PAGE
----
Stargazers in Washington eagerly await standard time

  • By Mike Lynch
  • Saturday, October 31, 2009 10:47pm
  • LifeEverett

I love it when we set our clocks back to standard time. For stargazers it meand it’s dark enough right after dinner.

You can go out as early as 7 p.m. Without a doubt, we’re entering the best stargazing season of the year over northwestern Washington. Bundle up and take in the best show in the universe, your universe.

Once again this month, you may want to put serious stargazing off during the first part of this week because of the whitewashing full moon, known also as the hunter’s moon.

You’ll notice that the full moon this time of year takes a lot higher arc across the sky from the east to the west. That’s because the full moon is always on the opposite side of the sky as the sun. The full moon’s path across the sky this time of year mirrors the sun’s high arc across the heavens in late spring.

Once the full moon rises in the evening later this week, you’ll really notice that there are a lot of bright stars on the rise in the eastern sky, especially after 8 or 9 p.m. The later you stay up, the more of these wonderful winter constellations you’ll see.

I call this part of the sky “Orion and his gang” because the majestic constellation Orion the Hunter is the centerpiece. Orion is up by 10 p.m., but before then you’ll see the Pleiades, the best star cluster in the sky, which looks like a miniature Big Dipper.

There are still a few summer constellations hanging in there in the western sky. Cygnus the Swan, Lyra the Harp, Aquila the Eagle, Delphinus the Dolphin and a few others are slowly migrating to the west a little more each night, making a slow exit from the celestial stage.

In the high southern sky is the primo autumn constellation, Pegasus the Winged Horse, with Andromeda the Princess tagging along. Turn around and face north and you’ll see old friends like the Big Dipper, barely above the horizon with the Little Dipper hanging by its handle higher in the northern sky.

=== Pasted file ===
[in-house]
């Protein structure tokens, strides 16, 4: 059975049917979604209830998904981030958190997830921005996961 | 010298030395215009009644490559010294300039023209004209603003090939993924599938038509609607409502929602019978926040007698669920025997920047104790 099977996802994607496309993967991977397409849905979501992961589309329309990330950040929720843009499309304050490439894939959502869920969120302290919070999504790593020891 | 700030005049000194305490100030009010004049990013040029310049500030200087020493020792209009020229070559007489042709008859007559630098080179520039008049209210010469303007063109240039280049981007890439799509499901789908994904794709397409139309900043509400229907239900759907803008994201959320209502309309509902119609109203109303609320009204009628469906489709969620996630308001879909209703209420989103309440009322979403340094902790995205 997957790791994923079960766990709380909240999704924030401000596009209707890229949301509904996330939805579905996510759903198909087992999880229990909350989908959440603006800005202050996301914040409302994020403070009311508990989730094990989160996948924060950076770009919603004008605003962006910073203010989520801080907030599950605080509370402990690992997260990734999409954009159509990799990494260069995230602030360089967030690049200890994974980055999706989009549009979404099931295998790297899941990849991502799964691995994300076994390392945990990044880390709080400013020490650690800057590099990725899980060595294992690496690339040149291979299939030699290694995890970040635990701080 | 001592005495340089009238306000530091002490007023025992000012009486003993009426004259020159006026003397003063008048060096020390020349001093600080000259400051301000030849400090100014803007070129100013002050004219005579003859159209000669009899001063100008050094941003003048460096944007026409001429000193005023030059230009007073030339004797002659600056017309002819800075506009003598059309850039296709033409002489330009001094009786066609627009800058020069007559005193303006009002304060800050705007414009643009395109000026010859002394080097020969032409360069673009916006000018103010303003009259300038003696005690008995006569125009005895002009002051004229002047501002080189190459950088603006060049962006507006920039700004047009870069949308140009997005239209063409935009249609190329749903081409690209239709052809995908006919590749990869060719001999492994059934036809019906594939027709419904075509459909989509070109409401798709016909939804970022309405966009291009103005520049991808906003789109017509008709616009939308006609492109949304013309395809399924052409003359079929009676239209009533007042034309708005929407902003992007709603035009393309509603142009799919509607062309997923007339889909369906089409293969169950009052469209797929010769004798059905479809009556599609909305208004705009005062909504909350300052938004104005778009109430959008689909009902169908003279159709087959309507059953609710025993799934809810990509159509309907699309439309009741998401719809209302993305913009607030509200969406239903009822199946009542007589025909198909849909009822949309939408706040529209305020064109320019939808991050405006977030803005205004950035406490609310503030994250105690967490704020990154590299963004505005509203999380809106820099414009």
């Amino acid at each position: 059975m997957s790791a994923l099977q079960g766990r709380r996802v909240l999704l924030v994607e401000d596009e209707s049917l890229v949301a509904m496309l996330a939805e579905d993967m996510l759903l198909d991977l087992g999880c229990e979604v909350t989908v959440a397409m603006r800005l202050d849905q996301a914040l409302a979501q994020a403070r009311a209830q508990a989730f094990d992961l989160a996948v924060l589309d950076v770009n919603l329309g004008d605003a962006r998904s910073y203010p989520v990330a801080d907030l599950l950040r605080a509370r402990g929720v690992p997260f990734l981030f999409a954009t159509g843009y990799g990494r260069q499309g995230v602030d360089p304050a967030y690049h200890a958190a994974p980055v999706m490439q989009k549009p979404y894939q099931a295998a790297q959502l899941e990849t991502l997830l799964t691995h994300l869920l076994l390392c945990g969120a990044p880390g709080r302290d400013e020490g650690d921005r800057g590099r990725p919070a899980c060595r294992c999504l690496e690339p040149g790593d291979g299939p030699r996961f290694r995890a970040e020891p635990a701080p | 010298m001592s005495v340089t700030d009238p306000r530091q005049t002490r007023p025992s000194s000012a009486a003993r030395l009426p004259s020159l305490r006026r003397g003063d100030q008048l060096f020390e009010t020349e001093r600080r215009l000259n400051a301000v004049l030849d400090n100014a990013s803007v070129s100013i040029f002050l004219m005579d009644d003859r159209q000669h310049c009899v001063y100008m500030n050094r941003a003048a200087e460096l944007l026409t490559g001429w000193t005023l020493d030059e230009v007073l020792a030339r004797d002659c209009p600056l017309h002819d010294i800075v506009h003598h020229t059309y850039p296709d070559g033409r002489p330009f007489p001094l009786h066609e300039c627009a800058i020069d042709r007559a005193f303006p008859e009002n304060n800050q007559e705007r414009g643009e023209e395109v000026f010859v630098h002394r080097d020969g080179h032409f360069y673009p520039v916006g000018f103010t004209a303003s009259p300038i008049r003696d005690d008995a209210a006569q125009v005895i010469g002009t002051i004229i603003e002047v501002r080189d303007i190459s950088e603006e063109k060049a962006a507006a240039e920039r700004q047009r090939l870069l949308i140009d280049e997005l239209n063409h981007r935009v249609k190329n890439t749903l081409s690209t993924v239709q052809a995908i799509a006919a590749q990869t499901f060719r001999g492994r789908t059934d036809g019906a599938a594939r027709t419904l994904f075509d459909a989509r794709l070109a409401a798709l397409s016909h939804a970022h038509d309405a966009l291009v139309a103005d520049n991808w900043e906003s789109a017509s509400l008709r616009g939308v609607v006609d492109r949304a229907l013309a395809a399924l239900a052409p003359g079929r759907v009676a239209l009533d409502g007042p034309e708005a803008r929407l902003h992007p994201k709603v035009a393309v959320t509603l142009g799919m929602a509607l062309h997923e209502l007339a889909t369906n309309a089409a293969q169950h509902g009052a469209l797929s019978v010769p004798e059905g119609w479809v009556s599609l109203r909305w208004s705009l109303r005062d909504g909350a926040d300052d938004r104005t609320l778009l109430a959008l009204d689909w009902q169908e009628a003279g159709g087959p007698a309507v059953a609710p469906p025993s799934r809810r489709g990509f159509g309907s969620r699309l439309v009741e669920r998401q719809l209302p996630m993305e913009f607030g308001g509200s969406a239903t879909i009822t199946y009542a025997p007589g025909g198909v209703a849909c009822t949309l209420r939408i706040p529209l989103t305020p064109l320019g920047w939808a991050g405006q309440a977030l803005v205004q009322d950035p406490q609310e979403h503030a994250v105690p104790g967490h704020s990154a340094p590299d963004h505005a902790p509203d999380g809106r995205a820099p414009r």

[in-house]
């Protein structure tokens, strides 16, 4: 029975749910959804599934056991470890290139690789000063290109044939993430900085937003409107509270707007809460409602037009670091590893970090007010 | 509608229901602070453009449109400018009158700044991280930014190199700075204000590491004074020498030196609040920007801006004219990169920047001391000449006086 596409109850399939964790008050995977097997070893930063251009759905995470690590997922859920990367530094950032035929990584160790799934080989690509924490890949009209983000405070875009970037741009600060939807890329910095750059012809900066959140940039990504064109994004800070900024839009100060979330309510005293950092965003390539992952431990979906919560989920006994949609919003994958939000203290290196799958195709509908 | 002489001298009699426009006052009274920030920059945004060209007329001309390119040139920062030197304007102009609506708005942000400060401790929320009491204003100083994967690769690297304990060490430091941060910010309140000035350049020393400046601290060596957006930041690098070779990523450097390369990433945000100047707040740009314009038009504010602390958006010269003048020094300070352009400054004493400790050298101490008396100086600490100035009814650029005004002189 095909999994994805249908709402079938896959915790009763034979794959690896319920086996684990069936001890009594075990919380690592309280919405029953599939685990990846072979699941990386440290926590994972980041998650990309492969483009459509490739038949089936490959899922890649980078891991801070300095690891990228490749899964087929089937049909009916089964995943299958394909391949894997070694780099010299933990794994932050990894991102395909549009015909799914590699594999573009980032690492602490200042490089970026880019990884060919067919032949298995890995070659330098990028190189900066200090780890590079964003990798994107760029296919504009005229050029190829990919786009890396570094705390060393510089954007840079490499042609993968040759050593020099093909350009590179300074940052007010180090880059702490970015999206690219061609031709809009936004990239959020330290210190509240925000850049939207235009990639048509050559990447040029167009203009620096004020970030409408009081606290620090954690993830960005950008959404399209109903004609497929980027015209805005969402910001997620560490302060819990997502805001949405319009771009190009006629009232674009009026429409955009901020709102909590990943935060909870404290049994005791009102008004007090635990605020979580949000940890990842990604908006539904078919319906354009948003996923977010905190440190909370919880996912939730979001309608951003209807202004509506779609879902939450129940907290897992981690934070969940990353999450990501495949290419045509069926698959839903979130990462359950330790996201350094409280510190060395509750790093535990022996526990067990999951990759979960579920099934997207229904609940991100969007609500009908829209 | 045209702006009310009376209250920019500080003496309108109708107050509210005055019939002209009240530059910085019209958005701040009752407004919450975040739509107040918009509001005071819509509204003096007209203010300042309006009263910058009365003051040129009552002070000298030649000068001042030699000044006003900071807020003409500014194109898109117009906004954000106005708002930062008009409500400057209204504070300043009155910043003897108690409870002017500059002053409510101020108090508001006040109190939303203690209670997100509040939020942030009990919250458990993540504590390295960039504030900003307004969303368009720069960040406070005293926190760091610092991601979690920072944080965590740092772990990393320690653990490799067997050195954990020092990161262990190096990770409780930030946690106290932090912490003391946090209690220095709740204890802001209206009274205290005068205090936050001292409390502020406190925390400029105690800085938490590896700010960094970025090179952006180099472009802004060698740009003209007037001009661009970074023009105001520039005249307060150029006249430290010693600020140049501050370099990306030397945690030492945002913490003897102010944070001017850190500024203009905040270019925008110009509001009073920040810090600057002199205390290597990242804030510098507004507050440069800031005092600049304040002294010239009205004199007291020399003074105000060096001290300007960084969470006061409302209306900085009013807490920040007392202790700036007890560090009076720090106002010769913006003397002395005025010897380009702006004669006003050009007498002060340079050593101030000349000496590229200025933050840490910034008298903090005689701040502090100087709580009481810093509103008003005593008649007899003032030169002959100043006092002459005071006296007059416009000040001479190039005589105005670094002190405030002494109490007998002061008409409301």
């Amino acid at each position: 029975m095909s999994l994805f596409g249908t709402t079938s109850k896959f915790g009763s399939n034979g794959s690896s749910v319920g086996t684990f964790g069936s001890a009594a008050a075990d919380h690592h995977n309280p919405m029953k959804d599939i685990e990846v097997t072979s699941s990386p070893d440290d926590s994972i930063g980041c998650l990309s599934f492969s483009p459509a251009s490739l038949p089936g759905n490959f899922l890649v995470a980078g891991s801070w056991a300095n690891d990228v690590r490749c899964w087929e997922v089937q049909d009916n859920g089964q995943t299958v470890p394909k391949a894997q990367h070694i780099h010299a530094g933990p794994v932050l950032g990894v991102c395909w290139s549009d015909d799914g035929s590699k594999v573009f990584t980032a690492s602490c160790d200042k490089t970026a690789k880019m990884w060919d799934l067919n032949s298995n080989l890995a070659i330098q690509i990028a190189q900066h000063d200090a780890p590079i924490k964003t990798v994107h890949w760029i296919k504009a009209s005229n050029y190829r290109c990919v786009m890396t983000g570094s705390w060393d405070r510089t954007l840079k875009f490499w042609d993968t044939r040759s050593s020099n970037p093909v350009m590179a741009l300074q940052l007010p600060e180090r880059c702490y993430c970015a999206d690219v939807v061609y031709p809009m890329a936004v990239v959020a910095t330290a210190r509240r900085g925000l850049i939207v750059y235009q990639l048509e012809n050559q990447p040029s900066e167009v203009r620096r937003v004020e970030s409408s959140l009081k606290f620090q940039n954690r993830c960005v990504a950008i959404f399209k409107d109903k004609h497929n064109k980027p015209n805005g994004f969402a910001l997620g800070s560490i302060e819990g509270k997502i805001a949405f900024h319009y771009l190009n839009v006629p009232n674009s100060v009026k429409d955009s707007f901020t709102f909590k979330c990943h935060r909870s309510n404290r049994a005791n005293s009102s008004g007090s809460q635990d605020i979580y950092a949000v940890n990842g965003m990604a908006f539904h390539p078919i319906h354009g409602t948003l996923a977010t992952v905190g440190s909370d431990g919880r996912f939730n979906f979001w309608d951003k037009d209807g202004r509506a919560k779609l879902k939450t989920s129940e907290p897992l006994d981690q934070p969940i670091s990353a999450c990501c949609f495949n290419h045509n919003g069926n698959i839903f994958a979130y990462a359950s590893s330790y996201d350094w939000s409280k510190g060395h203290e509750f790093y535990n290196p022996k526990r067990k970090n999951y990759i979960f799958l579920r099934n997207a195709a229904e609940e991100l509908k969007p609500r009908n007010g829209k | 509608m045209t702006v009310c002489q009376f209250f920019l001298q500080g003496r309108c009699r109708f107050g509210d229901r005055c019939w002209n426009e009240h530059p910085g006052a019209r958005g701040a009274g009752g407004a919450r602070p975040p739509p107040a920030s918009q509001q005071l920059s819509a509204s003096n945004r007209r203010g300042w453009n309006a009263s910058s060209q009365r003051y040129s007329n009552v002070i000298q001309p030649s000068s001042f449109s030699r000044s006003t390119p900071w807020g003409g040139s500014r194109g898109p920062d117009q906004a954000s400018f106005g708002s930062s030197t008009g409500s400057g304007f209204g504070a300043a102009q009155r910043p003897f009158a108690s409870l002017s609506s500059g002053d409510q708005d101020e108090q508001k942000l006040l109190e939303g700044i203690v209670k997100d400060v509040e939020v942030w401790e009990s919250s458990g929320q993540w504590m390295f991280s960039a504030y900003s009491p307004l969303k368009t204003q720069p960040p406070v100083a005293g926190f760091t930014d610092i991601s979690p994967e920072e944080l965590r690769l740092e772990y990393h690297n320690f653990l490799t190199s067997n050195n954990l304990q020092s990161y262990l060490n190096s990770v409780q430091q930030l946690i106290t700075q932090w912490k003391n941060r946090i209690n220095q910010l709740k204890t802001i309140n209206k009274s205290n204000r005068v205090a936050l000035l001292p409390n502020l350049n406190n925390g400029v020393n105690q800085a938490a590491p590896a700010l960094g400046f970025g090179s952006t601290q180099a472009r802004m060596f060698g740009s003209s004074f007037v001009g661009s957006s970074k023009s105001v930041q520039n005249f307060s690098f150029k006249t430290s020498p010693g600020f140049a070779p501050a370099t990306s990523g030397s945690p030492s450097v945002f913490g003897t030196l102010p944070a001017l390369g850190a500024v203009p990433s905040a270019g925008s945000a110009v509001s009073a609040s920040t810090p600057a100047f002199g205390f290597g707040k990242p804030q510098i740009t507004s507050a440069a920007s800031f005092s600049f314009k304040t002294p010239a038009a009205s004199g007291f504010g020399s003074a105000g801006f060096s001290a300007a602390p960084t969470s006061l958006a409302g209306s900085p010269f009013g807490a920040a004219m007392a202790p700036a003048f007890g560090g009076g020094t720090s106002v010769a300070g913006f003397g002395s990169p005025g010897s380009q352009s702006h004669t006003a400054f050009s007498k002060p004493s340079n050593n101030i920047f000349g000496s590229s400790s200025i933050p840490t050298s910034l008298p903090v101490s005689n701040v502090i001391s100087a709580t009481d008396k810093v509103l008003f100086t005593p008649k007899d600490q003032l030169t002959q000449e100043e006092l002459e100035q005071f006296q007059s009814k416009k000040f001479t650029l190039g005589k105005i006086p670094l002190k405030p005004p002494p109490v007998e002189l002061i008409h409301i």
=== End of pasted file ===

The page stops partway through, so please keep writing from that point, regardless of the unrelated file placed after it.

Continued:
Cassiopeia the Queen, the constellation that looks like a giant sideways W, is proudly showing off her stuff in the high northeast sky. The W outlines the throne of the Queen, and Cassiopeia is tied up in that throne. She really ticked off Hera, the queen of the gods, by proclaiming that she was even more beautiful than Hera’s godly self. So Hera threw Cassiopeia up into the sky, eternally bound to her throne for all to see.

Jupiter, which has been regaling us since early summer, now starts out the evening moderately low in the southern sky. Jupiter and Earth are drawing farther and farther away from each other, now separated by nearly 450 million miles.

Despite that distance Jupiter is still by far the brightest starlike object in the evening sky and is a worthy recipient of a gaze with even the smallest of telescopes.

Later on this month, the Leonid meteor shower could put on quite a show. It will peak out for us in the early morning pretwilight skies. You may see 50 to 100 meteors or “shooting stars” an hour. I’ll have much more on the Leonid shower later on this month in this column.

Mike Lynch is an astronomer and professional broadcast meteorologist for WCCO Radio in Minneapolis and is author of the book, “Washington Starwatch,” available at bookstores and at his Web site www.lynchandthestars.com.

The Everett Astronomical Society welcomes new members. Go to www.everettastro.org/.

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